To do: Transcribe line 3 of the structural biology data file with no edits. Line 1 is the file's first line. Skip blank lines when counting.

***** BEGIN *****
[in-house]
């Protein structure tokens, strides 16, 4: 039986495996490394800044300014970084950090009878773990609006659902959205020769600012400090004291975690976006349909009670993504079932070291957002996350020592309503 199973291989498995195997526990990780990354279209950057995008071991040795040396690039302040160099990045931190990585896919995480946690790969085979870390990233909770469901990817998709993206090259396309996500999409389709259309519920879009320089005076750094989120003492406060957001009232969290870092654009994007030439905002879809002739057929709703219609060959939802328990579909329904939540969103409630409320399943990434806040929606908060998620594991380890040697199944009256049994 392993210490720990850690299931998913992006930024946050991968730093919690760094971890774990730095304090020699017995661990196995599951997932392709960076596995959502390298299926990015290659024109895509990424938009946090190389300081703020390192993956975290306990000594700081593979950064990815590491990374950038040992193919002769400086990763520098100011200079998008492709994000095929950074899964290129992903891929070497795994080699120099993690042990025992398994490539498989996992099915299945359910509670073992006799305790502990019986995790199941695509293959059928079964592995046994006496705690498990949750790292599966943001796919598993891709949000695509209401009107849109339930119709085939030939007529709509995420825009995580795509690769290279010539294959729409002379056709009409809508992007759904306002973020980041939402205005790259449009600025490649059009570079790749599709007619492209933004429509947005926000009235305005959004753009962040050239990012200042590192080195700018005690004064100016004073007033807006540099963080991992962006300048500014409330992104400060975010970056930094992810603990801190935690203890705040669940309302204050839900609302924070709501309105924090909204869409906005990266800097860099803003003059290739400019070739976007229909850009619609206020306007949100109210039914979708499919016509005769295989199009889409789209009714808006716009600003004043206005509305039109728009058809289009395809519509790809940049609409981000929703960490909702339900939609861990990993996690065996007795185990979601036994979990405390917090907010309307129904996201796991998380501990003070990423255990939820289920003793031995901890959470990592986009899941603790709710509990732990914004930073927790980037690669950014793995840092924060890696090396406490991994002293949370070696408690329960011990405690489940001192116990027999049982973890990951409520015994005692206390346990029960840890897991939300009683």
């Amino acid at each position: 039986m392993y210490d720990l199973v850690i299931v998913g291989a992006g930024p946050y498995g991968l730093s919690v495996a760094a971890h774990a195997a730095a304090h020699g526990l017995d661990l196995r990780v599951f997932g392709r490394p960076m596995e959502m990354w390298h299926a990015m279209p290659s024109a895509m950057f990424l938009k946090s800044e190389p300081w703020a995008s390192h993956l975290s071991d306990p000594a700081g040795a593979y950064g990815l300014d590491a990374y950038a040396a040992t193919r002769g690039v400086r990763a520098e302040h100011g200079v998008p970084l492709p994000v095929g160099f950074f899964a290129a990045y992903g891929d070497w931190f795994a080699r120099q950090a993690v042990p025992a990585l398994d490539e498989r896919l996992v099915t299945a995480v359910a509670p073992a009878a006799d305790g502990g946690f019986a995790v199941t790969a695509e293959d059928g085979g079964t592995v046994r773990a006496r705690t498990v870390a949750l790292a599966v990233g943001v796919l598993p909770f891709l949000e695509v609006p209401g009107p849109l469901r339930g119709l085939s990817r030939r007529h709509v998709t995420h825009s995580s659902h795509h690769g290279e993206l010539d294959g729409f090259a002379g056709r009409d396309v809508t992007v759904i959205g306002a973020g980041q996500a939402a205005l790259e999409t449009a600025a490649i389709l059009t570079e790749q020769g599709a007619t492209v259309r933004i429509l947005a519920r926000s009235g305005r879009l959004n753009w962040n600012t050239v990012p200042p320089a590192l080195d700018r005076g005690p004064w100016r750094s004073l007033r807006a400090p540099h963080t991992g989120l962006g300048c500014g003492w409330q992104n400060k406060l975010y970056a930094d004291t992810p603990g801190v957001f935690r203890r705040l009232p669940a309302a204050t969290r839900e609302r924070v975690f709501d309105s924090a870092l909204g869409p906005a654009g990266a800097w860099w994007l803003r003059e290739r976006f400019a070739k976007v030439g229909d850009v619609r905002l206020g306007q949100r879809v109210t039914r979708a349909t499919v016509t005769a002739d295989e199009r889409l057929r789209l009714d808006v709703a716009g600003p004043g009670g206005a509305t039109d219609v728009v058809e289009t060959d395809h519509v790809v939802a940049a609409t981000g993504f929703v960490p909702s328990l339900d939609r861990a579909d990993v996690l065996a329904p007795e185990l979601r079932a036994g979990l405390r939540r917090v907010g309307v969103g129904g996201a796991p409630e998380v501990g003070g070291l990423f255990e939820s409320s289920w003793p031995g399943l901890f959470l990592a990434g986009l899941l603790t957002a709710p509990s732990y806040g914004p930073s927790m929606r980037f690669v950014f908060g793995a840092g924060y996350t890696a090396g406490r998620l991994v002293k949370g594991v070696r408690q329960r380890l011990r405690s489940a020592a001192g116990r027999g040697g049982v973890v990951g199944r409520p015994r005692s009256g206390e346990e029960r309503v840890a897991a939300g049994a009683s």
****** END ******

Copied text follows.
């Amino acid at each position: 039986m392993y210490d720990l199973v850690i299931v998913g291989a992006g930024p946050y498995g991968l730093s919690v495996a760094a971890h774990a195997a730095a304090h020699g526990l017995d661990l196995r990780v599951f997932g392709r490394p960076m596995e959502m990354w390298h299926a990015m279209p290659s024109a895509m950057f990424l938009k946090s800044e190389p300081w703020a995008s390192h993956l975290s071991d306990p000594a700081g040795a593979y950064g990815l300014d590491a990374y950038a040396a040992t193919r002769g690039v400086r990763a520098e302040h100011g200079v998008p970084l492709p994000v095929g160099f950074f899964a290129a990045y992903g891929d070497w931190f795994a080699r120099q950090a993690v042990p025992a990585l398994d490539e498989r896919l996992v099915t299945a995480v359910a509670p073992a009878a006799d305790g502990g946690f019986a995790v199941t790969a695509e293959d059928g085979g079964t592995v046994r773990a006496r705690t498990v870390a949750l790292a599966v990233g943001v796919l598993p909770f891709l949000e695509v609006p209401g009107p849109l469901r339930g119709l085939s990817r030939r007529h709509v998709t995420h825009s995580s659902h795509h690769g290279e993206l010539d294959g729409f090259a002379g056709r009409d396309v809508t992007v759904i959205g306002a973020g980041q996500a939402a205005l790259e999409t449009a600025a490649i389709l059009t570079e790749q020769g599709a007619t492209v259309r933004i429509l947005a519920r926000s009235g305005r879009l959004n753009w962040n600012t050239v990012p200042p320089a590192l080195d700018r005076g005690p004064w100016r750094s004073l007033r807006a400090p540099h963080t991992g989120l962006g300048c500014g003492w409330q992104n400060k406060l975010y970056a930094d004291t992810p603990g801190v957001f935690r203890r705040l009232p669940a309302a204050t969290r839900e609302r924070v975690f709501d309105s924090a870092l909204g869409p906005a654009g990266a800097w860099w994007l803003r003059e290739r976006f400019a070739k976007v030439g229909d850009v619609r905002l206020g306007q949100r879809v109210t039914r979708a349909t499919v016509t005769a002739d295989e199009r889409l057929r789209l009714d808006v709703a716009g600003p004043g009670g206005a509305t039109d219609v728009v058809e289009t060959d395809h519509v790809v939802a940049a609409t981000g993504f929703v960490p909702s328990l339900d939609r861990a579909d990993v996690l065996a329904p007795e185990l979601r079932a036994g979990l405390r939540r917090v907010g309307v969103g129904g996201a796991p409630e998380v501990g003070g070291l990423f255990e939820s409320s289920w003793p031995g399943l901890f959470l990592a990434g986009l899941l603790t957002a709710p509990s732990y806040g914004p930073s927790m929606r980037f690669v950014f908060g793995a840092g924060y996350t890696a090396g406490r998620l991994v002293k949370g594991v070696r408690q329960r380890l011990r405690s489940a020592a001192g116990r027999g040697g049982v973890v990951g199944r409520p015994r005692s009256g206390e346990e029960r309503v840890a897991a939300g049994a009683s």